Dear Grace: Should a man and a woman marry in the Church when they already know up front that they are physically unable to have children due to sterilization by hysterectomy in the woman.
I am assuming that by your question you are asking if it is permissible by the Church for them to marry under these circumstances. The answer is yes, they may marry even if they are incapable of having children due to sterility, as long as the condition is known to both of them and has not been kept hidden in any way (Canon 1084, § 3; 1098). The Church would have to counsel this couple very carefully in order to be certain that each of them understands what they are undertaking. It would need to be explained to them that, in entering into marriage, they both completely understand and accept that no natural children will ever be born to them. This would include children brought about through any means artificial such as in vitro fertilization, artificial insemination, and surrogate motherhood. Use of these biotechnologies would be in direct opposition to the moral law of God for marriage and would therefore not be an option open to them (Donum Vitae).
Regarding hysterectomy, we know that it is a procedure that involves removal of the uterus, thus rendering pregnancy impossible. Hysterectomy is therefore a sterilizing operation. An important question here is: what was the reason for the hysterectomy? If the surgery was performed specifically to prevent pregnancy, then this would have been a grave sin against the human body. The woman would have to approach the Lord in the Sacrament of Reconciliation, asking forgiveness for this serious offense before entering Holy Matrimony.
We know, however, that sometimes hysterectomy is performed for therapeutic reasons when it is done to preserve the life or health of the woman. This would be morally permissible and would not require Reconciliation. The Catechism of the Catholic Church states it this way: “Except when performed for strictly therapeutic medical reasons, directly intended amputations, mutilations, and sterilizations performed on innocent persons are against the moral law” (CCC #2297).
So, we see that a prior hysterectomy does not necessarily prevent a couple from marriage, but they would have to consider cautiously what this would mean to their future together. Perhaps your question stems from confusion between sterility and impotency. Sterility is the inability to reproduce, while impotency is the impossibility to perform the sexual acts of marriage. Impotence, unlike sterility, by its very nature invalidates marriage (Canon 1084, §1). This is because the sexual act is the action by which the husband and wife literally become one flesh and express their exclusive and irrevocable commitment by giving themselves totally to each other. Without the ability to have sexual union, the marriage cannot come into existence. In other words, the couple must be capable of consummating their marriage by sexual union. Let us say clearly that we are not talking about what may happen later in marriage to cause impotency. As long as the marriage was consummated in sexual union, then it is valid. Remember, marriage is for life. Once a valid marriage comes into existence, it is indissoluble (CCC# 1640).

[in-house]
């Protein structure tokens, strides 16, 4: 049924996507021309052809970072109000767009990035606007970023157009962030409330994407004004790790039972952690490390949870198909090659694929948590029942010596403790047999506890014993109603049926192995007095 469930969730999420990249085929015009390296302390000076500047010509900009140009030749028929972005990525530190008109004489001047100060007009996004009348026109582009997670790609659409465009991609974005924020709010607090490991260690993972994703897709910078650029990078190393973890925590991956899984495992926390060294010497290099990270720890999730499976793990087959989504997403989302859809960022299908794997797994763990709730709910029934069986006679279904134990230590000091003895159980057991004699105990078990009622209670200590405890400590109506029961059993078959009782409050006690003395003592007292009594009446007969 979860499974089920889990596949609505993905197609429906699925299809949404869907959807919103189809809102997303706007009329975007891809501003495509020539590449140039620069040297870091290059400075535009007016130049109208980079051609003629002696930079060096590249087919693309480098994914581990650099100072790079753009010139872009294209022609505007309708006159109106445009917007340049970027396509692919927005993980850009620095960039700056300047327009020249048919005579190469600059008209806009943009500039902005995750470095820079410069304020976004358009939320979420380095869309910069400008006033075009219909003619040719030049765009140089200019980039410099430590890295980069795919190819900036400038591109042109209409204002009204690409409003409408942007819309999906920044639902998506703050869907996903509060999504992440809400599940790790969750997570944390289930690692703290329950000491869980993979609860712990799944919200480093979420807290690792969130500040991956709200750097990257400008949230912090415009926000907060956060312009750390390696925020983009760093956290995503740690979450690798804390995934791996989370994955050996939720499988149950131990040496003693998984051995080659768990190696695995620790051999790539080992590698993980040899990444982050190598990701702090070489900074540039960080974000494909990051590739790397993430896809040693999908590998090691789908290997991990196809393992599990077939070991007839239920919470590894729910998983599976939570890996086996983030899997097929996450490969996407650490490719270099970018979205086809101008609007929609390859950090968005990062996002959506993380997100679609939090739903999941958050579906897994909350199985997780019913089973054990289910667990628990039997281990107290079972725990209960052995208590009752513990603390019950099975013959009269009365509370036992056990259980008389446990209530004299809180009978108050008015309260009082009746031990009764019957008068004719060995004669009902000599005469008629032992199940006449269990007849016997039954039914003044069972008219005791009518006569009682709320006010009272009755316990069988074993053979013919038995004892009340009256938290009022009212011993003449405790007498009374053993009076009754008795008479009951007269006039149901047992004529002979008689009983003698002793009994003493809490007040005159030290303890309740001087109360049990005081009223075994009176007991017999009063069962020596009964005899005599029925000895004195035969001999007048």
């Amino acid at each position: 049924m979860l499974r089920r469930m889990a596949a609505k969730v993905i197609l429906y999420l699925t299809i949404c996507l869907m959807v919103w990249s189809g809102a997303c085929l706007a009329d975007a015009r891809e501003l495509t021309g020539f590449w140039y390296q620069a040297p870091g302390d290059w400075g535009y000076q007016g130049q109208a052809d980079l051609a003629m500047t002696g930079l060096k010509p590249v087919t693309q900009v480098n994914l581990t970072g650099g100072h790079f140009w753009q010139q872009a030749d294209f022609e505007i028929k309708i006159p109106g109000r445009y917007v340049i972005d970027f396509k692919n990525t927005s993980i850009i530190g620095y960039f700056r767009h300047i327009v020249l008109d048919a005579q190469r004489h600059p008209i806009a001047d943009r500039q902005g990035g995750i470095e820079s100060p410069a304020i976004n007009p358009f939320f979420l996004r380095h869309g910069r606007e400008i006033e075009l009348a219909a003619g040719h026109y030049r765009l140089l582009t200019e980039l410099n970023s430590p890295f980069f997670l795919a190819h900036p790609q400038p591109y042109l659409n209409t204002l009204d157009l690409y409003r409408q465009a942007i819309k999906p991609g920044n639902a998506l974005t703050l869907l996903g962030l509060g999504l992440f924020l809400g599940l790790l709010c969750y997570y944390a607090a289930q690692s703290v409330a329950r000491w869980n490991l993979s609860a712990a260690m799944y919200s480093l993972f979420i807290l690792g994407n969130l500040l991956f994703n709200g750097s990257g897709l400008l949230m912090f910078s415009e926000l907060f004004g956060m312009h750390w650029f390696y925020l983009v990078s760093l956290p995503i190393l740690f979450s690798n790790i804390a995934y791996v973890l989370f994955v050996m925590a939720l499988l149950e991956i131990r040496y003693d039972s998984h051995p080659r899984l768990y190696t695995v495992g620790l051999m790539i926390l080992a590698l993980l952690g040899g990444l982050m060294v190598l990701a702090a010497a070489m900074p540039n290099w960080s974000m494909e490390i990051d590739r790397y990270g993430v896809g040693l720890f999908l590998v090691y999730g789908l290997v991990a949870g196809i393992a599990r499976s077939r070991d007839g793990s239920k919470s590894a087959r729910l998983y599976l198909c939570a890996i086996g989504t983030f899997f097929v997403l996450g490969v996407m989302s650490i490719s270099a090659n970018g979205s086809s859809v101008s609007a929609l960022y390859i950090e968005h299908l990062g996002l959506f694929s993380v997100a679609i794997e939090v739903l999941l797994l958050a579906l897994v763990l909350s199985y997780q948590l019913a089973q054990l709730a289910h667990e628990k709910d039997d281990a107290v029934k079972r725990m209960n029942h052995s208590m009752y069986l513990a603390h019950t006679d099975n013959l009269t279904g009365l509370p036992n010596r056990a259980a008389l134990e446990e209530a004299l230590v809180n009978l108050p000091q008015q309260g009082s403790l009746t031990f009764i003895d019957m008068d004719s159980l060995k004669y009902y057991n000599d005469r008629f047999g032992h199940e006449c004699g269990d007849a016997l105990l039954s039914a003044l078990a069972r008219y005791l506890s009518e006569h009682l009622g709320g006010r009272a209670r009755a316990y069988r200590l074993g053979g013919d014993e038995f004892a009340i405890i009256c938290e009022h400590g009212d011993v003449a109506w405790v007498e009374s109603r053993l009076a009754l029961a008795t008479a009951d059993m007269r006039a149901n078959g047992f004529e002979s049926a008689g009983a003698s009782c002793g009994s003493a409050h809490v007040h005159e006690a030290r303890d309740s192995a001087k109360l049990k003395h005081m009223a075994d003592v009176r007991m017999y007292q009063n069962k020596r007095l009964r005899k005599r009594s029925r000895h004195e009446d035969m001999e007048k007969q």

Adoption would, of course, be a wonderful possibility for this couple. There are so many unwanted innocent children in the world who are in need of a loving home and parents to care for them. This is indeed a way that a married couple can be open to life and fulfill the law of God for marriage.
Grace MacKinnon is a syndicated columnist and public speaker on Catholic doctrine. Readers are welcome to submit questions about the Catholic faith to: Grace MacKinnon, 1234 Russell Drive #103, Brownsville, Texas 78520. Questions also may be sent by e-mail to: email@example.com. You may visit Grace online at www.DearGrace.com.